THE GROWING influence of secularization poses a threat to the authority of churches worldwide as some groups question traditional values inspired by religious ideals while calling for freedom of choice.
However, in a deeply religious country like the Philippines – which has a constitution that guarantees the separation of church and state – faith is seen to play a crucial role in practically every aspect of the lives of its citizens, including choosing their next leaders.
In the case of Filipinos, religion and politics are not separated, according to Asst. Prof. Ma. Zenia Rodriguez of the University of Santo Tomas (UST) political science department.
“It is safe to say yes it may. Religion continues to play a role in influencing the faithful, and this may extend as to whom they will vote for,” Rodriguez told The Flame.
She added that the faith of Filipinos affects their voting behavior since they are very dedicated and steadfast in practicing their religion.
Fr. Dexter Austria of UST’s Faculty of Sacred Theology echoed the view, noting that some people genuinely believe in the Bible and that “unity in the church is God’s teaching.”
Austria added that no free will is suppressed when a voter follows his church’s endorsement since his freedom to choose a leader lies in his decision to be with that group.
More than 80 percent of Filipinos identify as Roman Catholic. The country is also home to Protestant groups and other Christian sects like the Iglesia ni Cristo (INC), and Islam.
While most of them do not participate directly in political activities, religious leaders greatly influence them. Some of them even endorse candidates whom they think will push for policies that affirm their teachings.
Some leaders use moral suasion in convincing their members to support a candidate while others go as far as organizing a block voting system, a mechanism that politicians hope would work in their favor. Therefore, it is not unusual to see candidates meeting with religious leaders during the campaign period as social engagements are widely seen as venues for political concessions.
For instance, in 2016, all presidential candidates met with INC leaders, whose members are known to practice block voting.
For Chloe (not her real name), an INC member, the participation in bloc voting has a biblical basis as it has been practiced for a long time.
She noticed some people indirectly criticizing their religious practices, noting that the public often misinterprets several of their teachers.
“I respect that everyone has the right to express their opinions and give criticisms as long as they are not destructive,” Chloe told The Flame.
The Catholic Church does not endorse candidates but some of its bishops and priests do so in their individual capacities. Politicians, however, still exert efforts to be in the good graces of local parishes and lay groups, many of whom are actively involved in voter education programs.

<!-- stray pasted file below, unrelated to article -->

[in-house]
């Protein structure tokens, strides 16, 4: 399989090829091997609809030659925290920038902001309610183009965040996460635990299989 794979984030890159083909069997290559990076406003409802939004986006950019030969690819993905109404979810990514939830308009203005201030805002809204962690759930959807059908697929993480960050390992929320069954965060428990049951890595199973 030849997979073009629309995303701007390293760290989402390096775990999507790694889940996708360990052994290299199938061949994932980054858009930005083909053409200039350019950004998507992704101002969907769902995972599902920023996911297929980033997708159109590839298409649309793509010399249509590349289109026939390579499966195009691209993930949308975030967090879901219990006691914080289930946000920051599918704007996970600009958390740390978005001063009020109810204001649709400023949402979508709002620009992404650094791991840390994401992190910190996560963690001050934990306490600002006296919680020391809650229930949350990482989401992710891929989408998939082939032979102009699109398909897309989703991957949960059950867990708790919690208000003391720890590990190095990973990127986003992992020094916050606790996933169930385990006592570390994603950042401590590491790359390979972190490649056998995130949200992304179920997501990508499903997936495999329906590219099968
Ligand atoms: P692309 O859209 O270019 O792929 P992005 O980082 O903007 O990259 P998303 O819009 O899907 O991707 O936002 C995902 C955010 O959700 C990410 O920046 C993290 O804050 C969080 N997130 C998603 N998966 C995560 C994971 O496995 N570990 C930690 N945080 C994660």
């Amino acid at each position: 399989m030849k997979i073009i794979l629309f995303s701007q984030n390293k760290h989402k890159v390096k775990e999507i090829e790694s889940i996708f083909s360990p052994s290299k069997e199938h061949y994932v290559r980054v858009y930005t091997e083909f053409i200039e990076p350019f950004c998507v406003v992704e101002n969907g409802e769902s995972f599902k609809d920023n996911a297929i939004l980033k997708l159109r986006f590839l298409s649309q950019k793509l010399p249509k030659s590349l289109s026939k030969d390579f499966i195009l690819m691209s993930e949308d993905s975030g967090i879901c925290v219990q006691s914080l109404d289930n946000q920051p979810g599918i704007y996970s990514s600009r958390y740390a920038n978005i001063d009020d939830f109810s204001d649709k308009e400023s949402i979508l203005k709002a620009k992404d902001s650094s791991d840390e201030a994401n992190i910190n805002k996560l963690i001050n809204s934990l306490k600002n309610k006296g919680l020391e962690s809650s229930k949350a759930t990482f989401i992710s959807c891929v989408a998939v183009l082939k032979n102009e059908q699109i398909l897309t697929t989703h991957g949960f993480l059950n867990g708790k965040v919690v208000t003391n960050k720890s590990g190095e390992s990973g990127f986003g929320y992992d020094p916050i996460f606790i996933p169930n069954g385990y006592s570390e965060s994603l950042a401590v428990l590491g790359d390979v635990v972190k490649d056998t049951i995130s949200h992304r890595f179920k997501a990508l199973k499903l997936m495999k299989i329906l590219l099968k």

A notable exception would be President Rodrigo Duterte who openly attacked Catholic bishops for their critical stance on his bloody war on drugs, a campaign that has left more than 6,000 suspects dead.
Duterte, who claims to believe in God but not in organized religion, had described the Catholic Church as “full of s***” and labeled it as the “most hypocritical institution.”
Politicians are also seen participating in religious activities. In 2019, Samira Gutoc, a Muslim woman who ran for senator under the opposition coalition, walked into church aisles for interfaith dialogues.
“Politicians of course know that such campaign strategy will probably make them endearing to voters,” Rodriguez said, implying that some people vote not only based on their beliefs but also on their religious leaders’ preferences.
Austria linked the politicians’ desire to associate themselves with religious leaders to the Filipinos’ tendency to vote for people they can relate to.
“This is why politicians try to appeal to the poor even if they are wealthy because they are aware that most of the voters in the country are underprivileged,” said Austria.
While he thinks that faith will still be a factor in the upcoming election, Austria said voters should look at the “innermost core of their conscience” of the candidates.
“[Politicians] are under God, [but] sometimes they want to play God,” Austria said.
Future leaders should be God-fearing, respectful of human life, goal-driven, honest, and ready to walk the talk.
“Sometimes, our politicians are flaunting all their successes and achievements but after which, nganga na (nothing happens),” Austria added.
Rodriguez said voters should not be swayed with “shallow gimmicks” such as publicity stunts and motherhood statements.
“A person with a good heart may be a good choice, but more than that, we need a leader who has concrete and feasible plans,” she said. F — M.L. Beech